We made our way to the lounge and met up with my old friend Mr M, who was waiting for us outside. Although we had bought J seats (I love how JL actually brands them as "J" rather than business ) for an extra 1000JPY (about $8) this doesn’t come with lounge access.
Since we were transferring from international F we had no trouble guesting him in though.
JAL Domestic Lounge – Tokyo Narita Airport
This was as quiet as the lounge got
Nothing ground breaking here. A coffee machine, some simple sandwiches and packaged snack mix
A slightly larger display of the same stuff
I think I may have worn the espresso button out
I definitely wouldn’t be making my way to the airport early to use the domestic lounge but it was nice to have a place to catch up and have coffee for 20 minutes or so before our flight.
Tokyo Narita (NRT) – Sapporo Chitose (CTS)
The J cabin on this 737 occupied the first 4 rows of the cabin in a 2-3 layout. We grabbed 3 seats together in Row 4.
The seats are more comfortable and spacious than what BA offers in their short haul business class cabins and the upgrade only cost us $8.
…and I thought Ryanair was bad
I remember being given water. Then I guess this happened:
Once at CTS we rushed to a convenience store to grab some provisions for our 2 hour shuttle bus to the Hilton Niseko.
We arrived at the grand illuminated entrance of the Hilton just after midnight. K ran ahead to check us in whilst Mr M and I took care of the bags. I had a feeling there wouldn’t be many check-in counters open at this time to process everybody on the bus. Given that this leg of the trip had begun at around 10am on Monday, when we left the Andaz in West Hollywood, and it was now almost quarter past Wednesday – I was ready to get to the room asap.
The monolithic lobby bar
The lobby was pretty empty when we arrived. If this had been a European ski hotel there would be loads of hammered people wandering around, making noise, ready to feel like hell on the slopes a few hours later.
In Japan it seems like people actually go skiing to enjoy a wholesome outdoor holiday of sport and healthy food. How odd
I booked us a triple room during the January sale so this only worked out at $30 each for a hotel located on the slopes, right next to the gondola.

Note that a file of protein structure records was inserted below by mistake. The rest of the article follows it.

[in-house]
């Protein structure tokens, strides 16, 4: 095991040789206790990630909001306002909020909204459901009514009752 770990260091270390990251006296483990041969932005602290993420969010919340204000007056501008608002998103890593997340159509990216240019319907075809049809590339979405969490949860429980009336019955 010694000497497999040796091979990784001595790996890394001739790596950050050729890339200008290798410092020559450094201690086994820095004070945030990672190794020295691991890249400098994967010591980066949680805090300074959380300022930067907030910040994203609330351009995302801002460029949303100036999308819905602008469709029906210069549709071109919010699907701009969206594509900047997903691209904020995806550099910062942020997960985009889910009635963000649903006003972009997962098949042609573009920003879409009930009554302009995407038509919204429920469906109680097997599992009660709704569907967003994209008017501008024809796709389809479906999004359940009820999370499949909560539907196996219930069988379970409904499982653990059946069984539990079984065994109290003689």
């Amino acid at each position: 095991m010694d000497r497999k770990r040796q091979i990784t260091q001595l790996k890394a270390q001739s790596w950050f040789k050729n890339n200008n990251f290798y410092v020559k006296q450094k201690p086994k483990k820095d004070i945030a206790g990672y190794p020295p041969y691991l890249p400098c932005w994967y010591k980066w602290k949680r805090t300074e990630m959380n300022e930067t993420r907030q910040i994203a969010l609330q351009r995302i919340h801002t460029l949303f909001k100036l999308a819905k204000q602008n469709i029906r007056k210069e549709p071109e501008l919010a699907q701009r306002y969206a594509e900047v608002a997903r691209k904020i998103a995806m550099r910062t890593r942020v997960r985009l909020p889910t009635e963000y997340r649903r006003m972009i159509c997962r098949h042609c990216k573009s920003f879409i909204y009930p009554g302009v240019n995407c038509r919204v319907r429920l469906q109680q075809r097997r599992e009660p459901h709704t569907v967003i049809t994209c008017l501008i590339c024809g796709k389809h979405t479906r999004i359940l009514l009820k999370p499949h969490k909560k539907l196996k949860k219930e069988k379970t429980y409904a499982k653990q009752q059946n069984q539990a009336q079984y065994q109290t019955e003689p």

Check-in was very quick and efficient. My HHonors Gold status was acknowledged and a late 4pm check-out offered, I asked for 6pm, given that we were booked on an evening flight back – no problem.
We were handed some slope maps, a list of restaurants with opening times and keys to our room.
I drew the short straw(berry)
I like how the room had an additional sink outside of the bathroom
Standard Peter Thomas Roth amenties
I didn’t get any pics of the tiny bathroom, sorry!
Given that we were in Japan we didn’t use the shower at all, opting instead to don our Yukatas (lightweight kimonos) and head to the Onsen (natural outdoor hot springs) instead.
Realising we’re not tough, in our Yukatas
I tell you what, nothing beats sitting outside in a hot spring, looking up at the stars, surrounded by snow after a long day of travel.
I obviously didn’t get any pics in the onsen but here’s a stock pic to give you an idea.
We couldn’t see anything out of the windows when we arrived so it was a fantastic surprise to wake up to this view!
Japan has a lot to offer.
After a quick dip in the onsen we put on our snow gear and made our way to the breakfast buffet at the Hilton’s Yotei restaurant, named for Mt Yotei the volcanic dominator of the local skyline.
If you were to ask me what my favourite meal is, I would’t even hesitate: Asian hotel buffet breakfast. I still remember the first time I saw a hotel breakfast spread in a Marriott in Malaysia, at the age of 13. My jaw nearly hit the floor. Noodles, dim sum, fresh tropical fruit, an omelette chef, full english breakfast meats, endless coffee – I was in heaven. Little did I realise that this was absolutely standard practice.